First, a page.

I covered all the basics, and then some, when troubleshooting this behavior. I played with driver versions, cooling, and hardware combinations to name a few. I specifically confirmed that the screen was happy when connected to other PCs and the Rock Pi X was happy when connected to other screens. I eventually decided that for the purpose of this project I didn’t actually need to resolve the issue, but it still bugged me.
It’s possible that the crashes I’m experiencing are specific to the hardware I have and not to all would-be systems built with the same components. I don’t plan on experimenting with that due to timing and expense, though. Besides, it turned out there was a convoluted workaround.
The “Fix”I installed Xubuntu to dual-boot on the system as a Hail Mary to see if it was up to running Serene Screen via Wine (it wasn’t). I did learn that Linux was completely stable on the hardware, though. Strangely, when I rebooted into Windows 10, I was surprised to find that it too was suddenly stable. Up until that point, my best explanation for the crashes had been some esoteric combination of the IGP’s boost clock, a power-delivery hiccup, and the unique screen resolution causing the Intel driver to go mad. Now, I found myself wondering what kind of firmware, microcontroller tweak, or other magic Linux had done to the system that somehow fixed Windows.
Further experimentation revealed that rebooting Windows without going back to Linux first left the “fix” in place. Curiously, removing power from the system and then booting back into Windows directly brought back the original crashing behavior. Amazingly, starting Linux again and then returning to Windows consistently made for a stable experience. I have no idea why it’s working that way, but I’ll take it. If any of you reading this have any insight into this behavior, we'd love to hear from you in the comments.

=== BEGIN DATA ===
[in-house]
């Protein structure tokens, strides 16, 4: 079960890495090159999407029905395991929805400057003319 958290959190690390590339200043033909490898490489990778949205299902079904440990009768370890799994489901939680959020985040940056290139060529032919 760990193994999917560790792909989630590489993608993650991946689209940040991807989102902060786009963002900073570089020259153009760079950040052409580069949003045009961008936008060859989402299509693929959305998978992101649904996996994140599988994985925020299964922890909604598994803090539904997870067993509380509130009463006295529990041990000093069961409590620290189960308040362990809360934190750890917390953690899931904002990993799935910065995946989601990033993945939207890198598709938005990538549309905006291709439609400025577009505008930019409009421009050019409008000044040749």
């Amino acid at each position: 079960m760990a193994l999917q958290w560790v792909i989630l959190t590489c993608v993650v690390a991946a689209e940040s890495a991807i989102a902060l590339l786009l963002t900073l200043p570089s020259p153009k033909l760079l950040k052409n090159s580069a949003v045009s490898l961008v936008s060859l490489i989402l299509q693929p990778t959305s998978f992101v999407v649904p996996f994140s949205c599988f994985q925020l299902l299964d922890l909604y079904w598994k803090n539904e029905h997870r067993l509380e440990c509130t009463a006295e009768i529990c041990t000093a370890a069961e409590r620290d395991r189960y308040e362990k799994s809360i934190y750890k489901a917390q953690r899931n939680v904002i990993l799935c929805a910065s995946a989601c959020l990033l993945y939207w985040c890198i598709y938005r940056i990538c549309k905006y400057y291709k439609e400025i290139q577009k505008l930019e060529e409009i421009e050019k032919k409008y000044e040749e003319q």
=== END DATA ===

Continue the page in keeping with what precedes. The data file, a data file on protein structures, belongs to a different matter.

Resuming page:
Wrapping Up And ImpressionsSo, what exactly did all this fish fanaticism net me? Well, I’m pleased to say that I’m absolutely thrilled with the outcome of this project. Serene Screen looks stunning on the small vivid display and it runs at a smooth 75-80fps. I use the screensaver’s built-in frame rate limiter to keep it at 60fps, though. That reduces the temperature of the Atom chip a bit, which does run a quite warm under the small passive heatsink. I did consider adding a 40mm 5V Noctua fan to reduce the 83ºC peak I’ve seen reached under full load. However, I decided against it when the significant temperature decrease afforded by additional airflow failed to improve stability. It was tempting to add the fan just to have a Noctua product actually match the color of a build for once, though.
Something to note about performance, Serene Screen runs silky smooth in windowed mode on this setup, but mysteriously it only runs at about 25fps in full screen mode. Fortunately, it’s easy to make windowed mode look like full screen mode by enabling the setting to hide the screensaver’s title bar and setting title bars to black in Windows. Full screen mode runs at full speed when the system is connected to a standard monitor, which furthers my theory that there’s just something fishy going on with the Intel drivers and this particular resolution.
There you have it, my circuitous tale of a mildly eccentric build that makes for a sweet desktop toy, instant conversation starter, potential educational experience, and a homage to one of the greats. Jim Sachs’ Serene Screen Marine Aquarium looked remarkable for its time and, perhaps even more remarkably, still totally holds up two decades later. I think the three-piece combination of retro screensaver, pint-sized PC, and lilliputian mega-widescreen are just about the perfect match. At any rate, it makes me smile and that’s something I don’t take for granted.